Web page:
In Brief: Unfortunate News from the Moon

Sadly, the LunaH-MAP mini-satellite (or “CubeSat”) that I wrote about a couple of days ago, describing how it would use particle physics to map out the water-ice in lunar soil, has had a serious setback and may not be able to carry out its mission. A stuck valve is the most likely reason that its thruster did not fire when instructed to do so, and so it has sailed past the Moon instead of going into the correct orbit. There’s still some hope that the situation can be salvaged, but it will take some luck. I feel badly for the scientists involved, who worked so hard and now face great disappointment.

In fact at least four and perhaps five of the ten CubeSats launched along with NASA’s Artemis mission have apparently failed in one way or another. This includes the Near-Earth Asteroid Scout and Team Miles, both of which were intended to test and use new technologies for space travel but with whom communication has not been established, and OMOTENASHI, which is intended to study the particle physics environment around the Moon and land a mini-craft on the surface, but which has had communication issues and will not be able to deploy its lander. It’s not clear what’s happening with Lunar-IR either.

One has to wonder whether this very high failure rate is due to the long delays suffered by the Artemis mission. The original launch date was at the end of August; batteries do degrade, and even satellites designed for the rigors of outer space can suffer in Florida’s heat and moisture.

14 thoughts on “In Brief: Unfortunate News from the Moon”

  1. Curiously, India and China had no problems in exploring these frontiers, Moon is like China backyard. I strongly feel that it is time for NASA to reconsider its engineers and scientists qualification. They basically suck, extremely.

    Reply
    • I think your analysis is a little thin. First of all, as far as I know, none of the CubeSats were built entirely by NASA. Some of the delays to Artemis weren’t NASA’s fault; there were two hurricanes. A lot of the problems with Artemis are perhaps from Boeing, which has indeed suffered terribly as a company in the last fifteen years; it’s had huge reliability problems with its planes, cf. the 737 Max. And finally, NASA-related engineers have had many successes landing on and exploring Mars. In addition they’ve had many successful missions at other planets and asteroids as well. India and China are still very far behind. So when you say “they basically suck, extremely” — well, that seems a little ridiculous.

      Reply
  2. Thanks for the update. It’s a very sad circumstance. Hope they are able to hitch a ride on the next launch.

    Reply
  3. Matt Strassler, thank you for this update. Failures in space missions are always tough for the scientists, many of whom have invested years on such projects, and hoped to spend years more seeing the rewards of their work. The risk is always there, and anyone working with space launches knows it. But that does not make worst-case scenarios any easier to handle.

    Your analysis of the battery issue is very apt. It’s notable that great attention was paid to flight-related batteries. Payload batteries are a far more difficult issue, since their accessibility is far less and in some cases impossible without essentially disassembling and restarting the entire mission. Payload designers are of course aware of the risks of mission delays, but taking that fully into account becomes a complicated risk/reward profile. In some cases, the technologies needed to make payload risks negligible — especially, as you noted, for batteries — simply do not exist.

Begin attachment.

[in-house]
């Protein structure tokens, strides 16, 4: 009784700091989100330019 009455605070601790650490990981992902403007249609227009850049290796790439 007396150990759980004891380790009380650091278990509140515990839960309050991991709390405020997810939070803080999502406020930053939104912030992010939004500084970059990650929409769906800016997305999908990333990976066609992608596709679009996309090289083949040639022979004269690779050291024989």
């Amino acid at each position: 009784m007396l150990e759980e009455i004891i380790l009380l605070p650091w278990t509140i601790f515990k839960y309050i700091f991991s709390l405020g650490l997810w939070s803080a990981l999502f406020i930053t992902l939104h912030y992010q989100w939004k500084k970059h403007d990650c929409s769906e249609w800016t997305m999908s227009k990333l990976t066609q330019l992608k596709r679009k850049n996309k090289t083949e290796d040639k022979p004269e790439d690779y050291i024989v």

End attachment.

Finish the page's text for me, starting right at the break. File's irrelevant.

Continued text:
piyabut, please be aware that Matt Strassler’s WordPress page is not Twitter or one of the other advertising-focused media platforms where people focus first on evoking emotional reactions, and thus clicks, without considering whether their words reflect reality accurately. I’m old enough to have watched the first moon landing live, and I’ve been nothing but extremely impressed with both the technology, risk handling, and personnel support of missions in recent years.

    Reply
  4. The question is only one: never put all your eggs in a one basket. Hence the success or failure of 50% of the devices. Dear teacher, as a expert mathematician, analyze only the statistics of success or eventual failures, still attention on the minuscule size of each device, extremely reduced in control capabilities. Statistics will give you all the answers that you need. No surprise.

    Reply
      • Well, in any case it seems a very interesting paper, with a very curious author list. The problem is that they are bringing many long threads together here, and it might take five to ten blog posts to really explain it; you have to know about quantum mechanics, about the gauge/string (AdS/CFT) duality and why it works, some details about black holes, and then wormholes, and what it means for a wormhole to be traversable, and how wormholes (traversable and non-traversable) are related by gauge/string duality to quantum communication. And then there’s making a toy model out of all of it using the SYK quantum system, and explaining why it’s a good model for some purposes, and the extent to which it isn’t. I can do it, but it’s a big commitment once I start, and I can’t promise I have the time to follow through on it right now. Let me talk to my colleague Daniel Jafferis, the young genius behind this whole thing, first; maybe he can suggest some shortcuts. Hopefully I’ll overlap with him next week.

        Reply

Leave a Reply

This site uses Akismet to reduce spam. Learn how your comment data is processed.

%d bloggers like this: